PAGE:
I had my auto insurance with GEICO for about 15 years. When they raised my rates about 30% for no good reason, I shopped around and found a much lower rate. Moral of the story: shop around; these companies have no loyalty to you, you shouldn't be loyal to them.
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Re: Auto insurance (in this study, Geico consistently lowest

Postby gt4715b » Wed Jan 30, 2013 3:16 pm

Good article. It seems like the moral of this story is that everyone should get quotes from GEICO and State Farm when buying auto insurance.
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Re: Auto insurance (in this study, Geico consistently lowest

Postby ensign_lee » Wed Jan 30, 2013 3:23 pm

It's very regional.

For me, Geico was a 40% increase from my State Farm rate (male, 25, drives a convertible mustang with 1 accident in the last 10 years) in Texas.

So it was an easy decision for me.

Plus, of all the body shop owners I've ever talked to, they always say that working with GEICO is the worst. They always want to cheap out on repairs, opting to either not repair something the shop recommends having repaired (examples include front airbags, side airbags, critical suspension components) or to source the repair from a junkyard. I guess it saves money, but to me as the customer I woudl rather have things fixed right when they are fixed.

For that reason (and because State Farm treated me so well in my one accident), I would never consider Geico above state farm.
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Re: Auto insurance (in this study, Geico consistently lowest

Postby janelane » Wed Jan 30, 2013 8:28 pm

I've only ever had GEICO. I originally went with them because they were the cheapest; I stay because of the great customer service. A couple of years ago, my car was stolen. GEICO handled everything, the process was very smooth. They also paid for a rental car even though I originally did not have that coverage as part of my insurance. One of my previous bosses always sings praises for GEICO. They were very accommodating to her after her husband passed.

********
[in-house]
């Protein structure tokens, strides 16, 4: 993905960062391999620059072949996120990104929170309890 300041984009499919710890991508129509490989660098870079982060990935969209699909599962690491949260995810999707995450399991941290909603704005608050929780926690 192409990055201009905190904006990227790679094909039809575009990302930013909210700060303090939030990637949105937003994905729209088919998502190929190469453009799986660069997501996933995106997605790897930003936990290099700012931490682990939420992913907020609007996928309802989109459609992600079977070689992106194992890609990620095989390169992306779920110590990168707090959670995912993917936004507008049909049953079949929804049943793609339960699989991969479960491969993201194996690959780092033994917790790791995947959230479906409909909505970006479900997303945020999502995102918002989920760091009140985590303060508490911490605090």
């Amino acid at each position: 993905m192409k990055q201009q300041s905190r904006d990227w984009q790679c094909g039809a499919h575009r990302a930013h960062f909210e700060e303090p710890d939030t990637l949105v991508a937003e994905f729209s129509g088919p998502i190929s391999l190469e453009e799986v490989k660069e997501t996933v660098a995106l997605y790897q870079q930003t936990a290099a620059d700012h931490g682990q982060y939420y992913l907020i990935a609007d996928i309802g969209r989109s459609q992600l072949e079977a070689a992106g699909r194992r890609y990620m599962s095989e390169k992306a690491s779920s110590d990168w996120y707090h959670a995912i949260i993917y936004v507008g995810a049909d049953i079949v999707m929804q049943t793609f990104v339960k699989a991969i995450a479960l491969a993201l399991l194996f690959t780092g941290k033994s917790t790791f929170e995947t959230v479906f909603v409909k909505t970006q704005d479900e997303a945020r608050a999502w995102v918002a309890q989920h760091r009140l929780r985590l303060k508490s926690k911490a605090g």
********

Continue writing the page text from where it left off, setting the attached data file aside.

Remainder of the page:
State Farm gave me a really ugly quote, but that was a couple of years ago.
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Re: Auto insurance (in this study, Geico consistently lowest

Postby ejvyas » Wed Jan 30, 2013 8:54 pm

Geico has quoted very aggressively since entering MA; better quotes than other well established insurance companies here.
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Re: Auto insurance (in this study, Geico consistently lowest

Postby pennstater2005 » Wed Jan 30, 2013 9:12 pm

I recently received an online quote from Geico for two cars fully insured for $739/6months (2007,2008 model years). I currently have AAA auto insurance for $523 for same level of coverage. Unfortunately for me they couldn't even come close.
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Re: Auto insurance (in this study, Geico consistently lowest

Postby grabiner » Thu Jan 31, 2013 12:47 am

lindisfarne wrote:Link to study showing quoted costs across the 10 studies.
http://www.consumerfed.org/pdfs/PR.Auto ... .28.13.pdf
market. It compared premiums quoted to two 30-year old women who each had driven for 10 years, lived on the same street in the same middle-income zip code, and sought minimum liability coverage required by that state. But these two women differed in several important respects: One was a single receptionist with a high school education who rents, has been without insurance coverage 45 days, and has never had an accident or moving violation. And the other woman was a married executive with a Masters degree who owns a home, has had continuous insurance coverage, and has had an at-fault accident with $800 of damage within the past three years.


The "without continuous insurance coverage 45 days" is properly a driving factor; she was in violation of the law (at least if she drove her car during those 45 days).

Also, the $800 accident might not have been counted as at-fault. My own policy (in NJ) only counts an accident as at-fault if the total paid claim exceeds $1500. The $800 accident reported to police would either be not counted or be counted as not-at-fault.

And another bias is that the executive would not have the minimum liability coverage required by the state. The receptionist might well have the minimum required coverage because she does not have significant assets at risk in a suit; the executive is much more likely to need more coverage because her assets and income could be targeted.
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Re: Auto insurance (in this study, Geico consistently lowest

Postby Cyclone » Thu Jan 31, 2013 12:59 am

I had very bad experiences with both Geico and State Farm where the other party was insured by them, and I was not at fault. I would rather stick needles in my eyes than give my business to either of those two. I did have a good experience when the other party was insured by Farmers (another accident where I was not at fault in case you were wondering). I have been with 20th Century for quite awhile, and by coincidence they are now owned by Farmers.